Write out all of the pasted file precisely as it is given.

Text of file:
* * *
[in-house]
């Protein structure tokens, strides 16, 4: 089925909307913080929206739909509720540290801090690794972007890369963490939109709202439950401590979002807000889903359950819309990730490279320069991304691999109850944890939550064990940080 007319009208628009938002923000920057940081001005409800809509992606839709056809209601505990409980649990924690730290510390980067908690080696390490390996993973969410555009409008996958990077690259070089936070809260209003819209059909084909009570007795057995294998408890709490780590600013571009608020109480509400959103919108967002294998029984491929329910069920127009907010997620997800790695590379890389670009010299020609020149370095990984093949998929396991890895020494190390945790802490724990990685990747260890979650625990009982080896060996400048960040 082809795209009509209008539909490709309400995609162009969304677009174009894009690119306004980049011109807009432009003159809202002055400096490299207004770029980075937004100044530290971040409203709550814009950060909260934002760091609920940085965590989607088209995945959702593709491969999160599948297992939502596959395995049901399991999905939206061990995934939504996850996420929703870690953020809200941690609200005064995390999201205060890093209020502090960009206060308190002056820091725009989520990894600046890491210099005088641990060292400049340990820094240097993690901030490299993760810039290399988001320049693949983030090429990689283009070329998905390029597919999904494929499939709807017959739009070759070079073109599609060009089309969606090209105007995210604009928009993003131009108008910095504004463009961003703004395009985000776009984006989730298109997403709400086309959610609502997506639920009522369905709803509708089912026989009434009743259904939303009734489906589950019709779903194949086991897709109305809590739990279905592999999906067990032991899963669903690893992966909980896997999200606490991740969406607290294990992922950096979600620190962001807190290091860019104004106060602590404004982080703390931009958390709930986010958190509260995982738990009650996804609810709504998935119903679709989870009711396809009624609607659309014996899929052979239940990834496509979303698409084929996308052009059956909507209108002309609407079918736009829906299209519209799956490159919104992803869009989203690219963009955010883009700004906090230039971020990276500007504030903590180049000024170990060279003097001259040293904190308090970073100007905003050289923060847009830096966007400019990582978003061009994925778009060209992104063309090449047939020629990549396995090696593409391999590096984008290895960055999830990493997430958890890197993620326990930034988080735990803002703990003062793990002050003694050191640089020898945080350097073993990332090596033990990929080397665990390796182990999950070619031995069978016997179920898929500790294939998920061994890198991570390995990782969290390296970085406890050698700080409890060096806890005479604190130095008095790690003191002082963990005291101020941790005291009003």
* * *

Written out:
[in-house]
């Protein structure tokens, strides 16, 4: 089925909307913080929206739909509720540290801090690794972007890369963490939109709202439950401590979002807000889903359950819309990730490279320069991304691999109850944890939550064990940080 007319009208628009938002923000920057940081001005409800809509992606839709056809209601505990409980649990924690730290510390980067908690080696390490390996993973969410555009409008996958990077690259070089936070809260209003819209059909084909009570007795057995294998408890709490780590600013571009608020109480509400959103919108967002294998029984491929329910069920127009907010997620997800790695590379890389670009010299020609020149370095990984093949998929396991890895020494190390945790802490724990990685990747260890979650625990009982080896060996400048960040 082809795209009509209008539909490709309400995609162009969304677009174009894009690119306004980049011109807009432009003159809202002055400096490299207004770029980075937004100044530290971040409203709550814009950060909260934002760091609920940085965590989607088209995945959702593709491969999160599948297992939502596959395995049901399991999905939206061990995934939504996850996420929703870690953020809200941690609200005064995390999201205060890093209020502090960009206060308190002056820091725009989520990894600046890491210099005088641990060292400049340990820094240097993690901030490299993760810039290399988001320049693949983030090429990689283009070329998905390029597919999904494929499939709807017959739009070759070079073109599609060009089309969606090209105007995210604009928009993003131009108008910095504004463009961003703004395009985000776009984006989730298109997403709400086309959610609502997506639920009522369905709803509708089912026989009434009743259904939303009734489906589950019709779903194949086991897709109305809590739990279905592999999906067990032991899963669903690893992966909980896997999200606490991740969406607290294990992922950096979600620190962001807190290091860019104004106060602590404004982080703390931009958390709930986010958190509260995982738990009650996804609810709504998935119903679709989870009711396809009624609607659309014996899929052979239940990834496509979303698409084929996308052009059956909507209108002309609407079918736009829906299209519209799956490159919104992803869009989203690219963009955010883009700004906090230039971020990276500007504030903590180049000024170990060279003097001259040293904190308090970073100007905003050289923060847009830096966007400019990582978003061009994925778009060209992104063309090449047939020629990549396995090696593409391999590096984008290895960055999830990493997430958890890197993620326990930034988080735990803002703990003062793990002050003694050191640089020898945080350097073993990332090596033990990929080397665990390796182990999950070619031995069978016997179920898929500790294939998920061994890198991570390995990782969290390296970085406890050698700080409890060096806890005479604190130095008095790690003191002082963990005291101020941790005291009003």